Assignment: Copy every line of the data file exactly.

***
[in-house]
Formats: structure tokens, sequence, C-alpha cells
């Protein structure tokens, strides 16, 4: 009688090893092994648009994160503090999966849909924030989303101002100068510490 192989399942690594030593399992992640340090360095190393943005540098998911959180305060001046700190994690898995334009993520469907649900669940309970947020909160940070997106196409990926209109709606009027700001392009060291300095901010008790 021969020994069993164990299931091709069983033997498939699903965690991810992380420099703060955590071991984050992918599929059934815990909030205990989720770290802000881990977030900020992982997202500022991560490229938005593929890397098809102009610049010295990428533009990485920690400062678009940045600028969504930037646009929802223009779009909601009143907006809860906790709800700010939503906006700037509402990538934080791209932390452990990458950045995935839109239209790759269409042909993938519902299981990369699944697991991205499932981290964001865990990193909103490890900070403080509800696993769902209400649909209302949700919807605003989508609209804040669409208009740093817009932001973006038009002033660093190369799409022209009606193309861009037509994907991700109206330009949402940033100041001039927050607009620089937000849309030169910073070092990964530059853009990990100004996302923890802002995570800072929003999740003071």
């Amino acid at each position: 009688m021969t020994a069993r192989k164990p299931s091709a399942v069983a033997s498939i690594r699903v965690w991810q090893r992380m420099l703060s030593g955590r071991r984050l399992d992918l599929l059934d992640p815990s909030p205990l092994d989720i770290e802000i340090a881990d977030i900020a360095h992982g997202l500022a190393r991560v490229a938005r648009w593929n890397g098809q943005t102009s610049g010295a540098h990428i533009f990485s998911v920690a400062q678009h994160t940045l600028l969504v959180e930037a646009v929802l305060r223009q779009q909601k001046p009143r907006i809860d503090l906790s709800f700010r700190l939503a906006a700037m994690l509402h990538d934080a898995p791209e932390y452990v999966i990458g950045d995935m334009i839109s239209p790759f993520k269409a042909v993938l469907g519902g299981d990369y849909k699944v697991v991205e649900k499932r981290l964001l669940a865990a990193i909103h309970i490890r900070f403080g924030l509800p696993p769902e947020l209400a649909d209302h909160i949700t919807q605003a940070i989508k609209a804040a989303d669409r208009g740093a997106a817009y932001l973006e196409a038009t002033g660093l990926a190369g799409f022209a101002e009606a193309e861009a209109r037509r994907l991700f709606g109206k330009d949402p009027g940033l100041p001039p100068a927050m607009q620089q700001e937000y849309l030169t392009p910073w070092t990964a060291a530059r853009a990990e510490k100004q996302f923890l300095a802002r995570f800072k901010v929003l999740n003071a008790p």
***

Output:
[in-house]
Formats: structure tokens, sequence, C-alpha cells
């Protein structure tokens, strides 16, 4: 009688090893092994648009994160503090999966849909924030989303101002100068510490 192989399942690594030593399992992640340090360095190393943005540098998911959180305060001046700190994690898995334009993520469907649900669940309970947020909160940070997106196409990926209109709606009027700001392009060291300095901010008790 021969020994069993164990299931091709069983033997498939699903965690991810992380420099703060955590071991984050992918599929059934815990909030205990989720770290802000881990977030900020992982997202500022991560490229938005593929890397098809102009610049010295990428533009990485920690400062678009940045600028969504930037646009929802223009779009909601009143907006809860906790709800700010939503906006700037509402990538934080791209932390452990990458950045995935839109239209790759269409042909993938519902299981990369699944697991991205499932981290964001865990990193909103490890900070403080509800696993769902209400649909209302949700919807605003989508609209804040669409208009740093817009932001973006038009002033660093190369799409022209009606193309861009037509994907991700109206330009949402940033100041001039927050607009620089937000849309030169910073070092990964530059853009990990100004996302923890802002995570800072929003999740003071």
């Amino acid at each position: 009688m021969t020994a069993r192989k164990p299931s091709a399942v069983a033997s498939i690594r699903v965690w991810q090893r992380m420099l703060s030593g955590r071991r984050l399992d992918l599929l059934d992640p815990s909030p205990l092994d989720i770290e802000i340090a881990d977030i900020a360095h992982g997202l500022a190393r991560v490229a938005r648009w593929n890397g098809q943005t102009s610049g010295a540098h990428i533009f990485s998911v920690a400062q678009h994160t940045l600028l969504v959180e930037a646009v929802l305060r223009q779009q909601k001046p009143r907006i809860d503090l906790s709800f700010r700190l939503a906006a700037m994690l509402h990538d934080a898995p791209e932390y452990v999966i990458g950045d995935m334009i839109s239209p790759f993520k269409a042909v993938l469907g519902g299981d990369y849909k699944v697991v991205e649900k499932r981290l964001l669940a865990a990193i909103h309970i490890r900070f403080g924030l509800p696993p769902e947020l209400a649909d209302h909160i949700t919807q605003a940070i989508k609209a804040a989303d669409r208009g740093a997106a817009y932001l973006e196409a038009t002033g660093l990926a190369g799409f022209a101002e009606a193309e861009a209109r037509r994907l991700f709606g109206k330009d949402p009027g940033l100041p001039p100068a927050m607009q620089q700001e937000y849309l030169t392009p910073w070092t990964a060291a530059r853009a990990e510490k100004q996302f923890l300095a802002r995570f800072k901010v929003l999740n003071a008790p």